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is the place appointed for the wrestling, and they are ready to perform it.
Cel. Yonder, sure, they are coming: Let us now stay and see it.
Flourish. Enter Duke Frederick, Lords, Orlando,
Charles, and Attendants. Duke F. Come on; since the youth will not be entreated, his own peril on his forwardness.
Ros. Is yonder the man?
Cel. Alas, he is too young: yet he looks successfully
Duke F. How now, daughter, and cousin? are you crept hither to see the wrestling?
Ros. Ay, my liege; so please you give us leave.
Duke F. You will take little delight in it, I can tell you,
there is such odds in the men: In pity of the challenger's youth, I would fain dissuade him, but he will not be entreated: Speak to him, ladies; see if you can move him.
Cel. Call him hither, good Monsieur Le Beau. Duke F. Do so; I'll not be by.
[Duke goes apart. Le Beau. Monsieur the challenger, the princesses call for
you. Orl. I attend them, with all respect and duty.
Ros. Young man, have you challenged Charles the wrestler?
Orl. No, fair princess; he is the general challenger: I come but in, as others do, to try with him the strength of my youth.
Cel. Young gentleman, your spirits are too bold for
your years: You have seen cruel proof of this man's strength: if you saw yourself with your eyes, or knew yourself with your judgment, the fear of your adventure would counsel you to a more equal enterprise. We pray you, for your own sake, to embrace your own safety, and give over this attempt.
Ros. Do, young sir; your reputation shall not therefore be misprised: we will make it our suit to * the duke, that the wrestling might not go forward.
Orl. I beseech you, punish me not with your hard thoughts; wherein I confess me much guilty, to deny so fair and excellent ladies any thing. But let your fair
eyes, and gentle wishes, go with me to my trial: wherein if I be foiled, there is but one shamed that was never gracious; if killed, but one dead that is willing to be so: I shall do my friends no wrong, for I have none to lament me; the world no injury, for in it I have nothing; only in the world I fill up a place, which may be better supplied when I have made it empty.
Ros. The little strength that I have, I would it were with you.
Cel. And mine, to eke out hers.
Ros. Fare you well. Pray heaven, I be deceived in you!
Cel. Your heart's desires be with you!
Cha. Come, where is this young gallant, that is so desirous to lie with his mother earth?
Orl. Ready, sir; but his will hath in it a more modest working
Duke F. You shall try but one fall.
Cha. No, I warrant your grace; you shall not entreat him to a second, that have so mightily persuaded him from a first.
Ori. You mean to mock me after; you should not have mocked me before: but come your ways.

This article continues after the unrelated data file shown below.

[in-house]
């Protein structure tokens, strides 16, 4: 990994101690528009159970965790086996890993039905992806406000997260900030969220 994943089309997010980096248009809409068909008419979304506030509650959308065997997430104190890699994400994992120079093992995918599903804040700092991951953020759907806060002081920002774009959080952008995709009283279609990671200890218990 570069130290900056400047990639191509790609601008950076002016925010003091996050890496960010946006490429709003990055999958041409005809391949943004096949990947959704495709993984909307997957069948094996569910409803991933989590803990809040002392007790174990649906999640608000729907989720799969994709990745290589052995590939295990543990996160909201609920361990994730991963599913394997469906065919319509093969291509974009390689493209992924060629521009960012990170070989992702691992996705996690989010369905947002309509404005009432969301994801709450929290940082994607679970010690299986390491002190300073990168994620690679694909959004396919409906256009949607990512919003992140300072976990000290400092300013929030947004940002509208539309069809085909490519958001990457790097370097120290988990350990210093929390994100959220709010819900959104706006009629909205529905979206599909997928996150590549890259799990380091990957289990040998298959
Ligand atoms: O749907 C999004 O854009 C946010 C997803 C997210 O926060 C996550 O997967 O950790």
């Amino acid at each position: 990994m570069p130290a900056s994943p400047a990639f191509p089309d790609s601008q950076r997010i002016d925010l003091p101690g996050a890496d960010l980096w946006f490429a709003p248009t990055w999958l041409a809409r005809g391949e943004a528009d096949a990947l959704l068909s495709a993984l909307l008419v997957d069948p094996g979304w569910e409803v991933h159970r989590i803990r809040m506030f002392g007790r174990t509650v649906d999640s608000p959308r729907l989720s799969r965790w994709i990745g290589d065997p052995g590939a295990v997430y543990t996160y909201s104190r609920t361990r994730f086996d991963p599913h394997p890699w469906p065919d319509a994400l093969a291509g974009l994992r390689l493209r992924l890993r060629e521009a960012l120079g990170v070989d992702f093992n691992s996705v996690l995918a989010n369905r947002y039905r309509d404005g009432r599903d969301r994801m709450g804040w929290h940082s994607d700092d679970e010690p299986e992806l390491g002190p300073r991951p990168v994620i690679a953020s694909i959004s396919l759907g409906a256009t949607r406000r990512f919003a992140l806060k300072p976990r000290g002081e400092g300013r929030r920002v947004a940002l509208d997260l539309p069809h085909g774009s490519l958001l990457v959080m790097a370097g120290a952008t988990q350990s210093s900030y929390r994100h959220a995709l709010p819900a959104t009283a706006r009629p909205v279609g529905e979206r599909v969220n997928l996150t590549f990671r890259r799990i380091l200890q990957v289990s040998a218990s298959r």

Ros. Wow, Hercules be thy speed, young man!
Cel. I would I were invisible, to catch the strong fellow by the leg. [Charles and Orlando wrestle
Ros. O excellent young man!
Cel. If I had a thunderbolt in mine eye, I can tell who should down. [Charles is thrown. Shout.
Duke F. No more, no more.
Orl. Yes, I beseech your grace; I am not yet well breathed.
Duke F. How dost thou, Charles?
Duke F. Bear him away. (Charles is borne out.] What is thy name, young man?
Orl. Orlando, my liege; the youngest son of sir Rowland de Bois. Duke F. I would, thou hadst been son to some
man else. The world esteem'd thy father honourable, But I did find him still mine enemy: Thou shouldst have better pleas’d me with this deed, Hadst thou descended from another house. But fare thee well; thou art a gallant youth; I would, thou hadst told me of another father.
[Exeunt Duke Fred. Train, and Le Beau. Cel. Were I my father, coz, would I do this? Orl. I am more proud to be sir Rowland's son,
His youngest son;—and would not change that
Ros. My father lov'd sir Rowland as his soul,
[Giving him a chain from her neck. Wear this for me; one out of suits with fortune; That could give more, but that her hand lacks
means, Shall we go, coz?
Cel. Ay:-Fare you well, fair gentleman.
Orl. Can I not say, I thank you? My better parts Are all thrown down; and that which here stands
up, Is but a quintain, a mere lifeless block. Ros. He calls us back: My pride fell with my
fortunes: I'll ask him what he would:-Did you call, sir?— Sir, you have wrestled well, and overthrown More than your enemies. Cel.
Will you go, cozi
Ros. Have with
.[Exeunt Rosalind and Celia. Orl. What passion hangs these weights upon my
tongue? I cannot speak to her, yet she urg'd conference.
Re-enter Le Beau. O poor Orlando! thou art overthrown; Or Charles, or something weaker, masters thee.
Le Beau. Good sir, I do in friendship counsel you To leave this place: Albeit you
have deserv'd High commendation, true applause, and love: Yet such is now the duke's condition, That he misconstrues all that you have done. The duke is humorous; what he is, indeed, More suits you to conceive, than me to speak of.
Orl. I thank you, sir: and, pray you, tell me this;